Absurdly Driven looks at the world of business with a skeptical eye and a firmly rooted tongue in cheek. 

The online world has ensured one thing.

That someone, somewhere will say something bad about you in public at least once a week.

Or so.

Especially if you run a restaurant. 

It's a hard business, in which one mistake can be dramatized online within the time it takes to swallow a Big Mac and large fries.

I worry, though, that La Porchetta restaurant in Sterling, Virginia didn't quite react wisely to Yesha Callahan's review.

For one thing, it was a 3-star Yelp review.

Who bothers reacting to being called slightly meh?

Her complaint on Yelp -- about her burger order via Grubhub -- was really not so terrible: 

Ordered the cheese burger which was very dry and unseasoned. Also did not come with lettuce or tomato. The zeppoles barely had any powdered sugar on them & were soggy from the styrofoam container. I would suggest sending them to people in small paper bags. Maybe next time I'll try the pizza.

Who'd get worked up over that?

And Then An Unexpected Visitor.

As she wrote in the Root, where she's deputy managing editor, Callahan heard a knock on her door.

At 10 p.m. 

"I live alone. People rarely visit without warning me first. So needless to say, I was startled," she said.

And, needless to say, she didn't answer.

Then she received a call that, needless to say, she let go to voicemail. It was apparently from the restaurant:

"Hello, this is [inaudible name], the manager of La Porchetta. I am outside your door. I want to speak to you about your Yelp review," is how Callahan described the voicemail.

At this point, you might wonder what on earth is going on.

Why would the manager of a restaurant turn up at a customer's door?

And who does that because of a Yelp review? A so-so Yelp review.

Callahan contacted Yelp and the police.

Wouldn't you? 

It Was a Mistake. A Big, Big Mistake.

I contacted La Porchetta to ask why, if it wanted to apologize and offer a replacement order, it hadn't simply tried to communicate that in some polite manner, rather than leave a voicemail that said its manager had turned up outside Callahan's door.

The restaurant manager, Yas Agaibey, told me he disputes that the voicemail mentioned the review:

He [the manager] just wanted to explain to her that it was a misunderstanding. Grubhub had the wrong description of just a Burger, and he wanted to explain to her and apologize. 

Really? Agaibey did add:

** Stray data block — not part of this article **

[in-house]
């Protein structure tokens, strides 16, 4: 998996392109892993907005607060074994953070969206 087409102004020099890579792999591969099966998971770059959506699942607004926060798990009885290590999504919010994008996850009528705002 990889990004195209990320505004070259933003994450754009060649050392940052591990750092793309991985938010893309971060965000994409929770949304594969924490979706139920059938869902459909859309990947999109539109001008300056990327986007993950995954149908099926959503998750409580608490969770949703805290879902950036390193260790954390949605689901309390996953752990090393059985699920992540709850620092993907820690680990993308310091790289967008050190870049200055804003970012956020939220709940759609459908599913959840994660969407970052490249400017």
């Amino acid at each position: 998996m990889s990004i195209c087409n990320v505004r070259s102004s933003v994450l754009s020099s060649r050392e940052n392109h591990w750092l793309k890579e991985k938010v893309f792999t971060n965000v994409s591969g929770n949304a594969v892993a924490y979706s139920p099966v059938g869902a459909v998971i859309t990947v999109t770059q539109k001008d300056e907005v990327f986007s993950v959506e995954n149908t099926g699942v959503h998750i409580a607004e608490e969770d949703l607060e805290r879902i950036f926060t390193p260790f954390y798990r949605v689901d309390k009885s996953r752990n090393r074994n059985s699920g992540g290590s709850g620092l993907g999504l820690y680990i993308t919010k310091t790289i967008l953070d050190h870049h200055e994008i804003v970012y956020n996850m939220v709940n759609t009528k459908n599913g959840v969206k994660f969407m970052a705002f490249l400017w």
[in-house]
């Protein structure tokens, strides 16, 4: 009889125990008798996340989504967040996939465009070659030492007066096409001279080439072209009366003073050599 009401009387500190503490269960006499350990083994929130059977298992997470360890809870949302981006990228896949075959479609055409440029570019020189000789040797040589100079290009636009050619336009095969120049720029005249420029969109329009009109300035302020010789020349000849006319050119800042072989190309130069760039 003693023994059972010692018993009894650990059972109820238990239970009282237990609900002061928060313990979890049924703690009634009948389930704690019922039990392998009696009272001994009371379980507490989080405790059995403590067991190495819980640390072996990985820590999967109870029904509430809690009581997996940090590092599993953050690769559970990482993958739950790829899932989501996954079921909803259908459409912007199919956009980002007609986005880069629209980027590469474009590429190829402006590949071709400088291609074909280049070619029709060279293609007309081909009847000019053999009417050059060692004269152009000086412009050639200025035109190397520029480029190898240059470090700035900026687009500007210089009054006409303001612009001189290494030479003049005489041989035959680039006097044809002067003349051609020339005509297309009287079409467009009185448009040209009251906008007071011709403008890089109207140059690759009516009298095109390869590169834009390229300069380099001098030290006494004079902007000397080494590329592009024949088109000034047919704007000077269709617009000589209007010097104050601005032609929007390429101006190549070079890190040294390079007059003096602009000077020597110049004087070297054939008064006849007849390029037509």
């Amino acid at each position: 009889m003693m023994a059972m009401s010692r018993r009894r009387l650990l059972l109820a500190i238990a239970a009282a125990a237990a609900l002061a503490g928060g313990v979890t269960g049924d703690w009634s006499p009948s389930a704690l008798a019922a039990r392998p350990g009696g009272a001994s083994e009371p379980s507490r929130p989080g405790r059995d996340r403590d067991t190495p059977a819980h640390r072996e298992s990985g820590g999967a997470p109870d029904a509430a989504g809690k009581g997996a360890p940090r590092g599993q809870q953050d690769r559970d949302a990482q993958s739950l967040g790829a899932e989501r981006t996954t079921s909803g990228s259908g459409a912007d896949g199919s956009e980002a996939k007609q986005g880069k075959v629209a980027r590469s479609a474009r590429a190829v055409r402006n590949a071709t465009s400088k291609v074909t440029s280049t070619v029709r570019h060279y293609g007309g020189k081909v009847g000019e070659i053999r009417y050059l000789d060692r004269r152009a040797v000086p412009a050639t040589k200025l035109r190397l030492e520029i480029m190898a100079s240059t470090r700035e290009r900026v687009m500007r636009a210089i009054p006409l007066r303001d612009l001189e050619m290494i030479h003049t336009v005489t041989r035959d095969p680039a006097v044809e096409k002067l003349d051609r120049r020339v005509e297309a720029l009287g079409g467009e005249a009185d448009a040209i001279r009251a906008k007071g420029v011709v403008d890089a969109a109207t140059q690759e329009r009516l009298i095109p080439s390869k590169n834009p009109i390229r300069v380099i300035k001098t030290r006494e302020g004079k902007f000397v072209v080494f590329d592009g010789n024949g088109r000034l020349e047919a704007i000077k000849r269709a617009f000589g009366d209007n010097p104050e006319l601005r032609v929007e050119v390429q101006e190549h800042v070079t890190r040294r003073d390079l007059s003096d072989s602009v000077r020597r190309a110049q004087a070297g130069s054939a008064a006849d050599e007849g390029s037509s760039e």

We admit it was our mistake to take a replacement order and go to the customer not realizing its that late. That will not happen again.

Was it only the fact that it was late that was the problem? Why go to the customer's house -- uninvited -- at all?

Agaibey told me: 

We just started 4 weeks ago now. We wanted to make sure all of our customers are happy with their orders. We wanted to build our clientele.

Well, yes. But you went to a customer's house at 10 p.m.

We made a mistake by going that late. I think our emotions just got the best of our business judgment. We should have waited for a better solution.

It was a mistake going at all. A big, big mistake.

Sir, you went to a woman's house at 10 p.m., ostensibly to talk to her about a burger. Does anything seem wrong with this picture?

The Results Were Predictable.

I contacted Grubhub  for its view. Its corporate communications manager Katie Norris told me: 

Our contracts expressly forbid any restaurant from using customer or order information outside of its intended purpose to complete a delivery. Even then, restaurants are provided the minimum amount needed (for a limited time) to deliver an order. This method makes our platform more secure than diners calling a restaurant to place orders directly. Upon learning about this situation, we immediately began an internal investigation and have terminated the restaurant's contract and ability to use our platform.

This was a three-star review, not an excoriation of the restaurant's offering. Callahan actually said that there might be a next time when she'd order a pizza.

Naturally, Yelp has been flooded with one-star reviews since Callahan revealed what happened. She herself has changed her review to a one-star.

And there's another curious element.

Agaibey's Yelp profile picture shows a black woman. Callahan isn't impressed.

As for Agaibey's explanation of the woman in his profile picture, he told me: "She works with us, and we work as a team. And we do not judge based on skin color."

I pause for everyone to find and collect cogent thoughts.

No, you're not going to like everything written about your business in a review, but La Porchetta seems to have reacted in one of the most thoughtless, most self-defeating ways possible.

If you get even a mediocre review, it's best to listen and, where appropriate, to react with good sense.

In this case, if La Porchetta had wanted to react at all, it could have simply left a polite response on Yelp with its supposed offer of a replacement meal.

And yes, it could have called the customer to apologize and make its offer.

But now, this.

This is, indeed, what can happen when your emotions get the better of your business judgment.